There have been many other comings and goings this month.  People of note and influence whose lives ended.  Aretha.  John McCain.  Neil Simon.  People who lived large in the public eye.  But others have also left us.  August is particularly challenging for me, since so many of the people I loved and who loved me died in Augusts past.  Life and death happen to all of us.

Yesterday, as I was driving, I noticed a spider being held to the windshield by the force of the air.  As I slowed, the pressure eased, and the spider, no longer held in place, quickly crawled away.  I don’t know if that spider was amazed or relieved or shocked.  I don’t know if it returned to the ground or was swept away.  But I do know its life was changed by forces out of its control.  Taken from an environment that was familiar and transported to somewhere it would have never have gone under normal circumstances.

This raised a variety of emotions in me, remembering how many times I had been transported to places that were new or different.  Not always of my own choice.  Requiring me to adapt to new things.  To incorporate the unfamiliar.  Feeling unsure, vulnerable, scared, and even excited.  And, when the pressure was lessened, finding myself again.  Creating a new normal.

spider_webAs I grow older, I am finding that comings and goings are actually a rhythm that is predictable but not constant.  I sporadically pay more attention to this rhythm when my patterns change.  Vacations offer an intentional change.  Loss of a loved one so frequently results in unintended changes.   My take from this is recognition of how adaptable and flexible the human spirit is.

I have a few days left before I return home.  I suspect I will begin to transition into “going” mode shortly.  Again the anticipation of returning home will arise, but I am already changed by my being away.  I will be returning with new eyes and new memories, and new commitments to ways of being.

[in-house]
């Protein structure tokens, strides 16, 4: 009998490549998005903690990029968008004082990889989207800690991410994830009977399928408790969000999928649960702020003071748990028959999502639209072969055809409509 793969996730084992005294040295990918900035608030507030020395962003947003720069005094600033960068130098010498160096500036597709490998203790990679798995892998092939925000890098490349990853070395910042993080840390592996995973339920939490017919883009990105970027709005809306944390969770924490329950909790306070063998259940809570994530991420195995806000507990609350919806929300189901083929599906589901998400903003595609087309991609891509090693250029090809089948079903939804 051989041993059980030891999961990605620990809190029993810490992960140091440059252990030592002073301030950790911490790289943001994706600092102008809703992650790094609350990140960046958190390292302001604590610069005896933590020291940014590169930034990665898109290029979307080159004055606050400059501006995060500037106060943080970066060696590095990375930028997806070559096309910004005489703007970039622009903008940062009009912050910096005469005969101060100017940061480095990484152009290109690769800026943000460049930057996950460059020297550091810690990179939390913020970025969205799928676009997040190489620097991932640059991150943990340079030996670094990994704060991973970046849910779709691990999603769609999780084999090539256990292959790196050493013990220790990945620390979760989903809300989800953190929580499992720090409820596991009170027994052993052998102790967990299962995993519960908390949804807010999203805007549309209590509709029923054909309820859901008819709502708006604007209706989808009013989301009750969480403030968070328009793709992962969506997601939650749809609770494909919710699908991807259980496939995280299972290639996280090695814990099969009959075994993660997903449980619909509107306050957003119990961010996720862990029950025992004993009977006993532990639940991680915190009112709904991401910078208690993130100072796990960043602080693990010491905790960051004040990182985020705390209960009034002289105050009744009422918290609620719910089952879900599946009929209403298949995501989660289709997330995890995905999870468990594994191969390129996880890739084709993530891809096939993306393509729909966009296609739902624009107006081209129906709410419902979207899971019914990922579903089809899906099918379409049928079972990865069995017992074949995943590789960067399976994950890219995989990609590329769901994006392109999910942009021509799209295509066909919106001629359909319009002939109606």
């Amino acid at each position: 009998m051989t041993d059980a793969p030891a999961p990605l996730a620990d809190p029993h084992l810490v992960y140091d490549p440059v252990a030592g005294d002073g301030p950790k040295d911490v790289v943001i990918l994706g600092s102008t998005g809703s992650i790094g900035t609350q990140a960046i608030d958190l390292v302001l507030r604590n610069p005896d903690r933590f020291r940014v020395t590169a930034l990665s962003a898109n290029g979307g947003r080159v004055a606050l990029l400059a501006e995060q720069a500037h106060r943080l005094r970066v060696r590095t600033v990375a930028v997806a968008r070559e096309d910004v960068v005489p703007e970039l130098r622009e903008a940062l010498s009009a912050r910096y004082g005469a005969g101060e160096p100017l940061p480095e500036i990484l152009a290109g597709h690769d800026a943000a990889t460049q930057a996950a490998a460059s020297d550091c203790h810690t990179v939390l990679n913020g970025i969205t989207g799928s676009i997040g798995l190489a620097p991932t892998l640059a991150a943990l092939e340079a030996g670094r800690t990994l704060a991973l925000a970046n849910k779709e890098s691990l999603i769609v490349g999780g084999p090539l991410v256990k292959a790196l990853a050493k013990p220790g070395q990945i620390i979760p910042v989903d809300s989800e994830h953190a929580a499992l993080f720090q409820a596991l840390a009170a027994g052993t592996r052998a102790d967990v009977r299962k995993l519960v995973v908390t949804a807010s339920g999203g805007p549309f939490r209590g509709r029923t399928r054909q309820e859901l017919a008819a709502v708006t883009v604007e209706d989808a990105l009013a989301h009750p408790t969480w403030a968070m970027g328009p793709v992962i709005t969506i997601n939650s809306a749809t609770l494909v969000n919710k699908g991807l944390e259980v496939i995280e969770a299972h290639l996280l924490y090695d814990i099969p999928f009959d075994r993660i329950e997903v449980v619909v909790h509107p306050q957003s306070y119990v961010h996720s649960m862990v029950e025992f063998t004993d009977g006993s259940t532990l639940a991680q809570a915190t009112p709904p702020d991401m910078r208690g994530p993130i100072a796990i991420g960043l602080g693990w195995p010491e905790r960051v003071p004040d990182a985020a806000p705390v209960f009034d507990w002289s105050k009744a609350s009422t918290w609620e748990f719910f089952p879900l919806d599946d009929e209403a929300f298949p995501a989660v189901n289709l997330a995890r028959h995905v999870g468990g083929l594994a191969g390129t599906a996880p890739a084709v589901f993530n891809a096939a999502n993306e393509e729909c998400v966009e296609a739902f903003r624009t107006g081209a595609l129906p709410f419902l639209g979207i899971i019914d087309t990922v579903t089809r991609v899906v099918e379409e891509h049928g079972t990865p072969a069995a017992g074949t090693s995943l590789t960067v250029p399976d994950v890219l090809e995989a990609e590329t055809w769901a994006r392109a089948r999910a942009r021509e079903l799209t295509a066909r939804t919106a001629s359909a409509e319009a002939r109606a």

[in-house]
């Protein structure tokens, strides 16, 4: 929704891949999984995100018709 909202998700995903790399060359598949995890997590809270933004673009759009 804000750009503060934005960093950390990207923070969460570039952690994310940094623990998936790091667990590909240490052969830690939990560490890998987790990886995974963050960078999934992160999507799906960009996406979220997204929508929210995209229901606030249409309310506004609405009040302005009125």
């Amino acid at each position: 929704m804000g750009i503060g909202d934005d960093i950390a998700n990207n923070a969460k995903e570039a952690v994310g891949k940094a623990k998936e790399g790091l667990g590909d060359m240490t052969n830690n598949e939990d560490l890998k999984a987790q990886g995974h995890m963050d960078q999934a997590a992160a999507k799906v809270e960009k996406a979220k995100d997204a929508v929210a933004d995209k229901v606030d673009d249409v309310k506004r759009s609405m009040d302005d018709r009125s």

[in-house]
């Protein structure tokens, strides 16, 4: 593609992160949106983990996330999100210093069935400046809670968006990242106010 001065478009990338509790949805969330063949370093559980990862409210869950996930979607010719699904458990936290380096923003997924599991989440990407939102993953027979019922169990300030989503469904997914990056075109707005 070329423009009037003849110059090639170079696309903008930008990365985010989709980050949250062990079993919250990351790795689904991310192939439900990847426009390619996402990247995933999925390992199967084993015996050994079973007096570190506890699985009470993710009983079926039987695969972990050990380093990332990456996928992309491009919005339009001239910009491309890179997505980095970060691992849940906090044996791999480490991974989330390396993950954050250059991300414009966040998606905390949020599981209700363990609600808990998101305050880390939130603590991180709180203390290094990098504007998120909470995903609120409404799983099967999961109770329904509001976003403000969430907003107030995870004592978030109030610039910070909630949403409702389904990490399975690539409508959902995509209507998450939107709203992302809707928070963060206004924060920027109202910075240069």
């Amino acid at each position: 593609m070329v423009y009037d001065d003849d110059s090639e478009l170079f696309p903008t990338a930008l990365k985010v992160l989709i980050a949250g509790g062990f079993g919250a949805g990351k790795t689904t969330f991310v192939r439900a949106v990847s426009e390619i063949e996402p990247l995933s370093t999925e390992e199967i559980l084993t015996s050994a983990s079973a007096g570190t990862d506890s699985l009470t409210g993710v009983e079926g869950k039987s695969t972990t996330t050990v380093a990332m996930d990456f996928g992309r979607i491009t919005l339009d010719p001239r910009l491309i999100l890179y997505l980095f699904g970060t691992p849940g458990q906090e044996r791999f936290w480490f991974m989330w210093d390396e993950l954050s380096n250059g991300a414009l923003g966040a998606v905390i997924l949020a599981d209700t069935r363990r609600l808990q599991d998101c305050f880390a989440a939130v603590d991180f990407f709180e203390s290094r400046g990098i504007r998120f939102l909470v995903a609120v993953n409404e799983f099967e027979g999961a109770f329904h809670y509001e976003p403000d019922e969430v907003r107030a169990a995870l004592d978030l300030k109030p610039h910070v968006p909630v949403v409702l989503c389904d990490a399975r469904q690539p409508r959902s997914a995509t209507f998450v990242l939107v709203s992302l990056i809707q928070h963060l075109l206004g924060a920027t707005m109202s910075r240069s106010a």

I hope I will be able to stay true to these new commitments, since the benefits of a slower pace and taking time to care for my own needs are resulting in such positive changes.  It will require that I incorporate new patterns and new ways of paying attention.  The familiar exerts its influence much like that force of air on the spider.  Sometimes I cannot move because the familiar routines and habits hold me in place.  It isn’t until that pressure is eased, that I find ways to escape or re-position myself.

I will view my home with changed eyes, perhaps now seeing what needs to be spruced up or changed or gotten rid of altogether.  I will have new comparisons that will either reinforce my choices or make me see my environment more critically.   Familiar faces will once again inform me of the local news, weather, and sports.  And I will tune-in or tune out the ads and return to that conversation in my head about how little there is for me to watch on TV.

But not for a few days yet.  May your comings and goings bring you positive changes!